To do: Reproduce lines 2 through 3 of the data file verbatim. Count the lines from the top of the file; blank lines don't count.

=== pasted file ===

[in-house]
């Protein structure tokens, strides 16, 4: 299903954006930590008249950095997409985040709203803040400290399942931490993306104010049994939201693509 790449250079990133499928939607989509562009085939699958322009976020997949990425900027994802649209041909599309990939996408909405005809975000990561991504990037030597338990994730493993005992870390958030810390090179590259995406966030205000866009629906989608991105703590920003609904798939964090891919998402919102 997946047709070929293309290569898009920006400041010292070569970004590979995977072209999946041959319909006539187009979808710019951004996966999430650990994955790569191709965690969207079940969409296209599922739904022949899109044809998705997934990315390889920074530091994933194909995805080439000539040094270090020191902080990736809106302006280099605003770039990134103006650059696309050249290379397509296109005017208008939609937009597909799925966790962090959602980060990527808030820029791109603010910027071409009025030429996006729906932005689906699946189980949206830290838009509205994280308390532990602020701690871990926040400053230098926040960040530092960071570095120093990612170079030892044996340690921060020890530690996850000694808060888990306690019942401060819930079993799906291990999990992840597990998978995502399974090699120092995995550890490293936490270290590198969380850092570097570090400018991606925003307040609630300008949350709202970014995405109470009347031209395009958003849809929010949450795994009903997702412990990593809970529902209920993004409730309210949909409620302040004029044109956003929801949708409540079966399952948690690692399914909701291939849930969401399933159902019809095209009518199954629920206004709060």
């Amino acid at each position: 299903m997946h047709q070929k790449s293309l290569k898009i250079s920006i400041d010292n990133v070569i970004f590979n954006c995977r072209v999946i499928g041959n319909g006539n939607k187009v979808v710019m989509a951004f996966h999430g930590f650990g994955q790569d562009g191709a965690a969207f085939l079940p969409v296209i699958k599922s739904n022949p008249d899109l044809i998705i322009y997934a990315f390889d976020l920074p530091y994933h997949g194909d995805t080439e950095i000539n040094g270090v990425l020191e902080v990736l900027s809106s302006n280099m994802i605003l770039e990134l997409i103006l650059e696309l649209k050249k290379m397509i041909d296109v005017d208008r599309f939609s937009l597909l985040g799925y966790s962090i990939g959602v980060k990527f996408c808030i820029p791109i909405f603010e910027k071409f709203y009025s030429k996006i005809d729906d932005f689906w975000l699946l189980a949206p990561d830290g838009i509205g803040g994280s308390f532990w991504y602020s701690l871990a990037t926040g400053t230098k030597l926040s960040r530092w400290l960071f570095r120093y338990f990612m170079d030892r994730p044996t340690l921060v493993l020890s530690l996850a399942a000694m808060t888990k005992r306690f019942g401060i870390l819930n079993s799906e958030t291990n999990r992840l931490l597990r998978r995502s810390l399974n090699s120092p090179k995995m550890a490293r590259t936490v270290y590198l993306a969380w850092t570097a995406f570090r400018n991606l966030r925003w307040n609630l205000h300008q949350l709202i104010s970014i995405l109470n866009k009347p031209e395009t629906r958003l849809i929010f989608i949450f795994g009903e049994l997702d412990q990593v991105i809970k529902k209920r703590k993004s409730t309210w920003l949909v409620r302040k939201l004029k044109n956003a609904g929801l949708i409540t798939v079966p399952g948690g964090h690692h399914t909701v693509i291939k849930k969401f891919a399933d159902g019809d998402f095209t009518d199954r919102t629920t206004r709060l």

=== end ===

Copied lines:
């Protein structure tokens, strides 16, 4: 299903954006930590008249950095997409985040709203803040400290399942931490993306104010049994939201693509 790449250079990133499928939607989509562009085939699958322009976020997949990425900027994802649209041909599309990939996408909405005809975000990561991504990037030597338990994730493993005992870390958030810390090179590259995406966030205000866009629906989608991105703590920003609904798939964090891919998402919102 997946047709070929293309290569898009920006400041010292070569970004590979995977072209999946041959319909006539187009979808710019951004996966999430650990994955790569191709965690969207079940969409296209599922739904022949899109044809998705997934990315390889920074530091994933194909995805080439000539040094270090020191902080990736809106302006280099605003770039990134103006650059696309050249290379397509296109005017208008939609937009597909799925966790962090959602980060990527808030820029791109603010910027071409009025030429996006729906932005689906699946189980949206830290838009509205994280308390532990602020701690871990926040400053230098926040960040530092960071570095120093990612170079030892044996340690921060020890530690996850000694808060888990306690019942401060819930079993799906291990999990992840597990998978995502399974090699120092995995550890490293936490270290590198969380850092570097570090400018991606925003307040609630300008949350709202970014995405109470009347031209395009958003849809929010949450795994009903997702412990990593809970529902209920993004409730309210949909409620302040004029044109956003929801949708409540079966399952948690690692399914909701291939849930969401399933159902019809095209009518199954629920206004709060």
């Amino acid at each position: 299903m997946h047709q070929k790449s293309l290569k898009i250079s920006i400041d010292n990133v070569i970004f590979n954006c995977r072209v999946i499928g041959n319909g006539n939607k187009v979808v710019m989509a951004f996966h999430g930590f650990g994955q790569d562009g191709a965690a969207f085939l079940p969409v296209i699958k599922s739904n022949p008249d899109l044809i998705i322009y997934a990315f390889d976020l920074p530091y994933h997949g194909d995805t080439e950095i000539n040094g270090v990425l020191e902080v990736l900027s809106s302006n280099m994802i605003l770039e990134l997409i103006l650059e696309l649209k050249k290379m397509i041909d296109v005017d208008r599309f939609s937009l597909l985040g799925y966790s962090i990939g959602v980060k990527f996408c808030i820029p791109i909405f603010e910027k071409f709203y009025s030429k996006i005809d729906d932005f689906w975000l699946l189980a949206p990561d830290g838009i509205g803040g994280s308390f532990w991504y602020s701690l871990a990037t926040g400053t230098k030597l926040s960040r530092w400290l960071f570095r120093y338990f990612m170079d030892r994730p044996t340690l921060v493993l020890s530690l996850a399942a000694m808060t888990k005992r306690f019942g401060i870390l819930n079993s799906e958030t291990n999990r992840l931490l597990r998978r995502s810390l399974n090699s120092p090179k995995m550890a490293r590259t936490v270290y590198l993306a969380w850092t570097a995406f570090r400018n991606l966030r925003w307040n609630l205000h300008q949350l709202i104010s970014i995405l109470n866009k009347p031209e395009t629906r958003l849809i929010f989608i949450f795994g009903e049994l997702d412990q990593v991105i809970k529902k209920r703590k993004s409730t309210w920003l949909v409620r302040k939201l004029k044109n956003a609904g929801l949708i409540t798939v079966p399952g948690g964090h690692h399914t909701v693509i291939k849930k969401f891919a399933d159902g019809d998402f095209t009518d199954r919102t629920t206004r709060l």